(BlockBar) The United States, the European Union, and Chinese authorities have been asked to investigate who is behind the price manipulation in the bitcoin market by a New York Post columnist named John Crudele. John Crudele is a finance journalist. According to him bitcoin is nothing more than a confidence game. He wrote bitcoin is a game where people denote value to an asset based on faith.
It is likely for people to suddenly lose interest in “a fake digital currency,” which is backed by nothing and is “the definition of a con.” His excerpt reads: “I’ve said the same thing when a bitcoin was selling for $20,000. And still was saying it when it plunged to $4,000. Its real worth: $0.”
Crudele asked the authorities to look into bitcoin’s wild price moves. He believes that there is a likelihood of investors losing money like they did when bitcoin plunged from $20,000. According to him his writings against bitcoin would spontaneously alert the White House as the US President is an avid reader of his column.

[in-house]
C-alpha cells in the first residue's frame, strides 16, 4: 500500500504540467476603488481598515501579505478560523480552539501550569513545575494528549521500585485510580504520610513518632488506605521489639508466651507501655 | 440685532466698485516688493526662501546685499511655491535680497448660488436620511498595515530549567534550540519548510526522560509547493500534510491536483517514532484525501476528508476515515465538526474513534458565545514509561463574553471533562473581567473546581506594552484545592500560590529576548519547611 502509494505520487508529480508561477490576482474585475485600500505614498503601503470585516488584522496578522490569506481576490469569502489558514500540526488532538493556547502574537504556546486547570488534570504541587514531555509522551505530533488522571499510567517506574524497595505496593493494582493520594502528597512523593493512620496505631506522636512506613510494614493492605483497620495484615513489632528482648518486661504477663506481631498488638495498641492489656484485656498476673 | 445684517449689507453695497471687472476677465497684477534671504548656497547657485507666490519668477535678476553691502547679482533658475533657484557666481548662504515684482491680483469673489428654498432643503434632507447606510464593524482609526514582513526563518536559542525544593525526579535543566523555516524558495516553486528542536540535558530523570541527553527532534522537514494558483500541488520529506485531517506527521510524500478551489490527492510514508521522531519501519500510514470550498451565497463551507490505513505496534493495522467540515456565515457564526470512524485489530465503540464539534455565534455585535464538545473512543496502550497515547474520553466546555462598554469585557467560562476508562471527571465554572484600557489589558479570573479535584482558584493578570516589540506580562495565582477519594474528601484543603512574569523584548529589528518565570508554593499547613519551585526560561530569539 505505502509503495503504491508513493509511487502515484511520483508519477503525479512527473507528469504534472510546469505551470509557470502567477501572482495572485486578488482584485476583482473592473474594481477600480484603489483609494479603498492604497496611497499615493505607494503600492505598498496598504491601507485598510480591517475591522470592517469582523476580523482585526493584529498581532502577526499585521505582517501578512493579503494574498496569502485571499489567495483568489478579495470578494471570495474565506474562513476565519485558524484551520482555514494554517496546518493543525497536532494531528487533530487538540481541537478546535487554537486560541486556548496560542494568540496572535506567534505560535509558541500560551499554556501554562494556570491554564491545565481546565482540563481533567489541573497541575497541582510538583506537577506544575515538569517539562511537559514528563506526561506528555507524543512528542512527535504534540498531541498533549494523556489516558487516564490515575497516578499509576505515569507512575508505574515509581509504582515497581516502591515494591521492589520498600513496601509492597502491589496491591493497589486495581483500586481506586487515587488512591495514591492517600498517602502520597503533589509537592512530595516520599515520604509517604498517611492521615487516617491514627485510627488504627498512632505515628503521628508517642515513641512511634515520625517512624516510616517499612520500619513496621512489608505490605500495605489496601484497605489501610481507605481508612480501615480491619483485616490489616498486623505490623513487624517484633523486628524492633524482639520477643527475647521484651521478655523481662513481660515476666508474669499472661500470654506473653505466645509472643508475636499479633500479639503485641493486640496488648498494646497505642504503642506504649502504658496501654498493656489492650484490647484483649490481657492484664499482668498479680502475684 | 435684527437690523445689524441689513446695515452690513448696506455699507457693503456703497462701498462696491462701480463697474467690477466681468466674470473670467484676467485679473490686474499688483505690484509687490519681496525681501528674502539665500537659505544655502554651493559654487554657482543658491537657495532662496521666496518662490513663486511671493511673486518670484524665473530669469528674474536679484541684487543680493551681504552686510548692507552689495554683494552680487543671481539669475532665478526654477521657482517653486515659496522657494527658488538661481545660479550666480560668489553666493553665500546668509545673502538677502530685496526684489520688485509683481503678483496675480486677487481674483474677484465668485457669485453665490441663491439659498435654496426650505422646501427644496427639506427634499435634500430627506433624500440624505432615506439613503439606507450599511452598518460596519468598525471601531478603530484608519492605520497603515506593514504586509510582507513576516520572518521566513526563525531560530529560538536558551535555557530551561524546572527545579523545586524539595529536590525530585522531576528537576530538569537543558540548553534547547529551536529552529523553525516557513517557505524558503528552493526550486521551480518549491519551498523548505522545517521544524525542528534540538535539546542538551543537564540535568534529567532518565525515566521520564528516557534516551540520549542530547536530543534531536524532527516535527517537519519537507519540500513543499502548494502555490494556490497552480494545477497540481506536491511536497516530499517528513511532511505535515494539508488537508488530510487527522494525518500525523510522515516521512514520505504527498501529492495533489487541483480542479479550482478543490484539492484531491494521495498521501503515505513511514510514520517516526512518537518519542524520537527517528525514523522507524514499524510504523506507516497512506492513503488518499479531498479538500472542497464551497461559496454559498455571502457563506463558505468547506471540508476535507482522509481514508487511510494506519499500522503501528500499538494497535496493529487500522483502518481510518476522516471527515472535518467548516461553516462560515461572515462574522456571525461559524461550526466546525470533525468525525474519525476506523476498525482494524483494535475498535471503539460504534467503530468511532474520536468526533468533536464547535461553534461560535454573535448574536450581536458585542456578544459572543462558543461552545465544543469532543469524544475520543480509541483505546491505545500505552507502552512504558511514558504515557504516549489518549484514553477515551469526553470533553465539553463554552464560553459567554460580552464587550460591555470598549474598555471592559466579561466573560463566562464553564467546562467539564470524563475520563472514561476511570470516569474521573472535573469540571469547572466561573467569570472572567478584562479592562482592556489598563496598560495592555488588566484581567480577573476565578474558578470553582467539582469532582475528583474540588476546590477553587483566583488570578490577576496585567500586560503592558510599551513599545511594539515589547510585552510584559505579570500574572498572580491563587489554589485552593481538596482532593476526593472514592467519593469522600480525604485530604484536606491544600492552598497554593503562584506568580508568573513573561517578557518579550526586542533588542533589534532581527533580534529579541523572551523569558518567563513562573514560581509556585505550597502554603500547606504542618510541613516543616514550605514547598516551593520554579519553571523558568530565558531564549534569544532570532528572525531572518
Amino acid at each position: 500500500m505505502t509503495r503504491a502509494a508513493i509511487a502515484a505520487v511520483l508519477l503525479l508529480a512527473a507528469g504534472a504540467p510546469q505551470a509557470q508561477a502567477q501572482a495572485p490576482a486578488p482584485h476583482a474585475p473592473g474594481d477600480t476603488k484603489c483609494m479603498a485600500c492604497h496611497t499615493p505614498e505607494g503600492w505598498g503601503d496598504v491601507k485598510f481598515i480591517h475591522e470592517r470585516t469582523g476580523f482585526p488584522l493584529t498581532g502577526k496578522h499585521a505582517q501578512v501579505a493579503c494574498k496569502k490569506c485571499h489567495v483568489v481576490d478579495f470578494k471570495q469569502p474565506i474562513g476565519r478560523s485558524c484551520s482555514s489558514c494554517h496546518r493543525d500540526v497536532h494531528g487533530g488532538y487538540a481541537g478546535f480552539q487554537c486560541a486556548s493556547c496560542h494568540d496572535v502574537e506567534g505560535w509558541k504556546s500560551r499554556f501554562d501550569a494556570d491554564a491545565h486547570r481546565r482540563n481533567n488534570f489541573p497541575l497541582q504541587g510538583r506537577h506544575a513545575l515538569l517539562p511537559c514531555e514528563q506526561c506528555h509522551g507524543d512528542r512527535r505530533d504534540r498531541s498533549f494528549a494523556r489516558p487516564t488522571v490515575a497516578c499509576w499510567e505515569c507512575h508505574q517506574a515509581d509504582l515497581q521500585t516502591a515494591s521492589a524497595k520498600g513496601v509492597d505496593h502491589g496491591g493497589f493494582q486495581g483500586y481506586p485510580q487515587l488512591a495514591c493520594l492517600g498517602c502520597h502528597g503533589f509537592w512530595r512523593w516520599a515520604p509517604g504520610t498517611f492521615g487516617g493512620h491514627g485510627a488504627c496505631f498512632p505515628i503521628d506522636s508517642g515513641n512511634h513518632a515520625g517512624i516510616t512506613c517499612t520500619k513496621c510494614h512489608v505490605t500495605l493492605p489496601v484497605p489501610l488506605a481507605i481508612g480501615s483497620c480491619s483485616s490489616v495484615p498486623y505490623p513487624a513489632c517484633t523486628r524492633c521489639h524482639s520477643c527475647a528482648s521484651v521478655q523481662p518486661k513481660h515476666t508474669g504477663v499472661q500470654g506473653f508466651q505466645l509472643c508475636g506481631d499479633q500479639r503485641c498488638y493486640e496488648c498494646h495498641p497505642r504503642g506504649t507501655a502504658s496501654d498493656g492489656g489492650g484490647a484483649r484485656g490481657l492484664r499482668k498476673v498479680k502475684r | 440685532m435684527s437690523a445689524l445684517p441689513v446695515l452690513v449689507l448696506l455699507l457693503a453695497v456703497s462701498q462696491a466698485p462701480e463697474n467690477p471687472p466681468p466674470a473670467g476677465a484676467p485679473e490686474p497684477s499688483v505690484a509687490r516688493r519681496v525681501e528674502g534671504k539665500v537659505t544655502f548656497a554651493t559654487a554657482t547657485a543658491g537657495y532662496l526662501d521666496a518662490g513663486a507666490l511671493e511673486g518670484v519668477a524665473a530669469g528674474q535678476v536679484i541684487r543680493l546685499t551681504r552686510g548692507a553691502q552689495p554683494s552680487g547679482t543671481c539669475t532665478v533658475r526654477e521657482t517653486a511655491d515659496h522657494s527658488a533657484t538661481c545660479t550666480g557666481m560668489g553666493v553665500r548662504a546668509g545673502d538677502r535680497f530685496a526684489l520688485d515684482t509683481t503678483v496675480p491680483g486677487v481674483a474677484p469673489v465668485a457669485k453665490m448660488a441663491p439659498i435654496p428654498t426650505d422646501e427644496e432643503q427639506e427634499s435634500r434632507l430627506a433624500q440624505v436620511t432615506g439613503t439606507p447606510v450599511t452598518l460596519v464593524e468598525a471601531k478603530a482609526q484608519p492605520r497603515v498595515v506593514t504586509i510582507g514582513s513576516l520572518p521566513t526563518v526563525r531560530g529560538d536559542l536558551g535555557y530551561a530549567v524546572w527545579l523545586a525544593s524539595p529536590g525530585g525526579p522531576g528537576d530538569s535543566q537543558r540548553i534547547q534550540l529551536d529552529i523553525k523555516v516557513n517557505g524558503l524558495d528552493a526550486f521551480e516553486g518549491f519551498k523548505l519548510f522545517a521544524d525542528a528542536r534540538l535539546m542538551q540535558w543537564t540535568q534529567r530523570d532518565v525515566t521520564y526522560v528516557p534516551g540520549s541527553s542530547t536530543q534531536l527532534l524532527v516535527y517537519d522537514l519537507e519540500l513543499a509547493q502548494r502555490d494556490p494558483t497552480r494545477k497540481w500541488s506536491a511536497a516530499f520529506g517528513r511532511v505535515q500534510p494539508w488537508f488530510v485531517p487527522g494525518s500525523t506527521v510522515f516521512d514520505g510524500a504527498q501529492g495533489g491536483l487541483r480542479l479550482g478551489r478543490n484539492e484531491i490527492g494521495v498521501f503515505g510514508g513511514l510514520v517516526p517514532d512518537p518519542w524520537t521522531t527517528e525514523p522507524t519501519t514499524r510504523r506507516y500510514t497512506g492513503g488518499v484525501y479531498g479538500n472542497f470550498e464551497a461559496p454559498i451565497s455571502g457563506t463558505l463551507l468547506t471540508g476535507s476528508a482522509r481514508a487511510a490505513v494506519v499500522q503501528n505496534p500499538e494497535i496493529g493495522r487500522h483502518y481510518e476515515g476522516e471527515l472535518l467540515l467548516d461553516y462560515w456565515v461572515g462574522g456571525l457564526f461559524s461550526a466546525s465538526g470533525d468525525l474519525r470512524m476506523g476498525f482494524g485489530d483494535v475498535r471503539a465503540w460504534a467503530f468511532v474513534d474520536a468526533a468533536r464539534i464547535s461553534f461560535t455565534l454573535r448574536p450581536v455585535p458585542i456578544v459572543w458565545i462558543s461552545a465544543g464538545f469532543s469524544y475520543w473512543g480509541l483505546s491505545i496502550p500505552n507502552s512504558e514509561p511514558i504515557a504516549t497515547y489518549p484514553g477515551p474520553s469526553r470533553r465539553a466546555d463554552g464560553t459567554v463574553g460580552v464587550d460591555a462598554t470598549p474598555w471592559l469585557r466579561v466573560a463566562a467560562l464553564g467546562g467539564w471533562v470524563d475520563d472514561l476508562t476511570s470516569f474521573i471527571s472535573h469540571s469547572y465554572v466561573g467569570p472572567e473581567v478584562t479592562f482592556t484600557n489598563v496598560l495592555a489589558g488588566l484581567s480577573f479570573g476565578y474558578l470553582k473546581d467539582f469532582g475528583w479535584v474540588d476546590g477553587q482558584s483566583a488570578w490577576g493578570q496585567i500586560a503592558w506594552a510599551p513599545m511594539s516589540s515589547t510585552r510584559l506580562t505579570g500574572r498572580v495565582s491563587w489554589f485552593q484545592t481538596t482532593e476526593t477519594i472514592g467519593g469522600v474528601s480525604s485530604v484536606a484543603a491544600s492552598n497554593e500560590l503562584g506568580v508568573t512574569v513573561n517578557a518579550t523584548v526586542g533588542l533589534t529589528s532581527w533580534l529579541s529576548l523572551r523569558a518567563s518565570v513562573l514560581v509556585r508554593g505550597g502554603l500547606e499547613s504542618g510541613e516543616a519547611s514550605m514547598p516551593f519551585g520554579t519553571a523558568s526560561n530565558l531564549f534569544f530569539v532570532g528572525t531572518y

“Since I happen to know Donald Trump and I also happen to know that the president reads my column regularly, that’s what I’m suggesting right now,” warned Crudele. “No need to even make a phone call.” Crudele received heated reaction when he write an anti-bitcoin article titled “Bitcoin will soon be worth zero.” But Crudele accused his critics of losing their minds whenever someone like him writes anything negative about bitcoin.
He did not start a hate campaign against bitcoin, said Crudele. He appeared to advise that it was financial heavyweights that have been critical of bitcoin. The journalist also reminded that Warren Buffett, the chairman, and CEO Berkshire Hathaway, called bitcoin “rat poison squared.” It is to be noted that his associate, Vice Chairman Charlie Munger, said the cryptocurrency was “just dementia.”
His article further mentioned JP Morgan Chase CEO Jamie Dimon. Jamie Dimon called bitcoin a fraud in 2017. However, it is worth paying attention that the executive later backed-off that statement, saying that he was wrong about the cryptocurrency. “Dimon was probably getting pressure from his company’s traders, who figure they can make a quick score before bitcoin collapses,” argued Crudele.